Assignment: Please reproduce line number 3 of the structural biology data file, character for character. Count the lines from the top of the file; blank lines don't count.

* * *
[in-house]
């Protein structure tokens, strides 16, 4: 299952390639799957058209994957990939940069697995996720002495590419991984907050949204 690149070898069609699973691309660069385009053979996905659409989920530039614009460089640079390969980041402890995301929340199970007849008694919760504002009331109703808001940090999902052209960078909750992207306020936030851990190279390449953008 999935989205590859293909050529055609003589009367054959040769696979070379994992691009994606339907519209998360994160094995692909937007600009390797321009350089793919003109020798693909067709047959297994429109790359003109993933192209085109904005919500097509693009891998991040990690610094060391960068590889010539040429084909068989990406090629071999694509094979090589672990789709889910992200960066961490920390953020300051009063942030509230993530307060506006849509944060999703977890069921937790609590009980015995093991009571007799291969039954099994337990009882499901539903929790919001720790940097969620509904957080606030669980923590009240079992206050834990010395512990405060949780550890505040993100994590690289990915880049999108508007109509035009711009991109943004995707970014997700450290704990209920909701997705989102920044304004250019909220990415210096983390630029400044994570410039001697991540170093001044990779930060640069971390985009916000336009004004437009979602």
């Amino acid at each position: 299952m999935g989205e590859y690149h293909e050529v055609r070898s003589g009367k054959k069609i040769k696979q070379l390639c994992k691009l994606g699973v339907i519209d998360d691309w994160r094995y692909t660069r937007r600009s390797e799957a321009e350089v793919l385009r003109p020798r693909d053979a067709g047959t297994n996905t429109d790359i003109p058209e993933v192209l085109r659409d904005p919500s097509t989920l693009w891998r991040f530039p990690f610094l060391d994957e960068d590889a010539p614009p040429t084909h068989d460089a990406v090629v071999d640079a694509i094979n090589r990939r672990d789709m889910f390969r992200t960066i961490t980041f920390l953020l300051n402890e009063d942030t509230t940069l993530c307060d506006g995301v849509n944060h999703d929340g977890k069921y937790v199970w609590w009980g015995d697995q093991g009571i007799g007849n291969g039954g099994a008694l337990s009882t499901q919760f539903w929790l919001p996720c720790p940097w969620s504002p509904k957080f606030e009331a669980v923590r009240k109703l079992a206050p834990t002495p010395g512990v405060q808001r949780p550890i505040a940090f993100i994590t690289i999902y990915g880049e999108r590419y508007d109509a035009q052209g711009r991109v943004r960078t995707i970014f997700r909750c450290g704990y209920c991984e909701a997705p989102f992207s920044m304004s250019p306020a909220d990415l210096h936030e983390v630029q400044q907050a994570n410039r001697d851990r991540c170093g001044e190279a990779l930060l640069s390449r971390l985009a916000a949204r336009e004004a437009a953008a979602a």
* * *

């Amino acid at each position: 299952m999935g989205e590859y690149h293909e050529v055609r070898s003589g009367k054959k069609i040769k696979q070379l390639c994992k691009l994606g699973v339907i519209d998360d691309w994160r094995y692909t660069r937007r600009s390797e799957a321009e350089v793919l385009r003109p020798r693909d053979a067709g047959t297994n996905t429109d790359i003109p058209e993933v192209l085109r659409d904005p919500s097509t989920l693009w891998r991040f530039p990690f610094l060391d994957e960068d590889a010539p614009p040429t084909h068989d460089a990406v090629v071999d640079a694509i094979n090589r990939r672990d789709m889910f390969r992200t960066i961490t980041f920390l953020l300051n402890e009063d942030t509230t940069l993530c307060d506006g995301v849509n944060h999703d929340g977890k069921y937790v199970w609590w009980g015995d697995q093991g009571i007799g007849n291969g039954g099994a008694l337990s009882t499901q919760f539903w929790l919001p996720c720790p940097w969620s504002p509904k957080f606030e009331a669980v923590r009240k109703l079992a206050p834990t002495p010395g512990v405060q808001r949780p550890i505040a940090f993100i994590t690289i999902y990915g880049e999108r590419y508007d109509a035009q052209g711009r991109v943004r960078t995707i970014f997700r909750c450290g704990y209920c991984e909701a997705p989102f992207s920044m304004s250019p306020a909220d990415l210096h936030e983390v630029q400044q907050a994570n410039r001697d851990r991540c170093g001044e190279a990779l930060l640069s390449r971390l985009a916000a949204r336009e004004a437009a953008a979602a």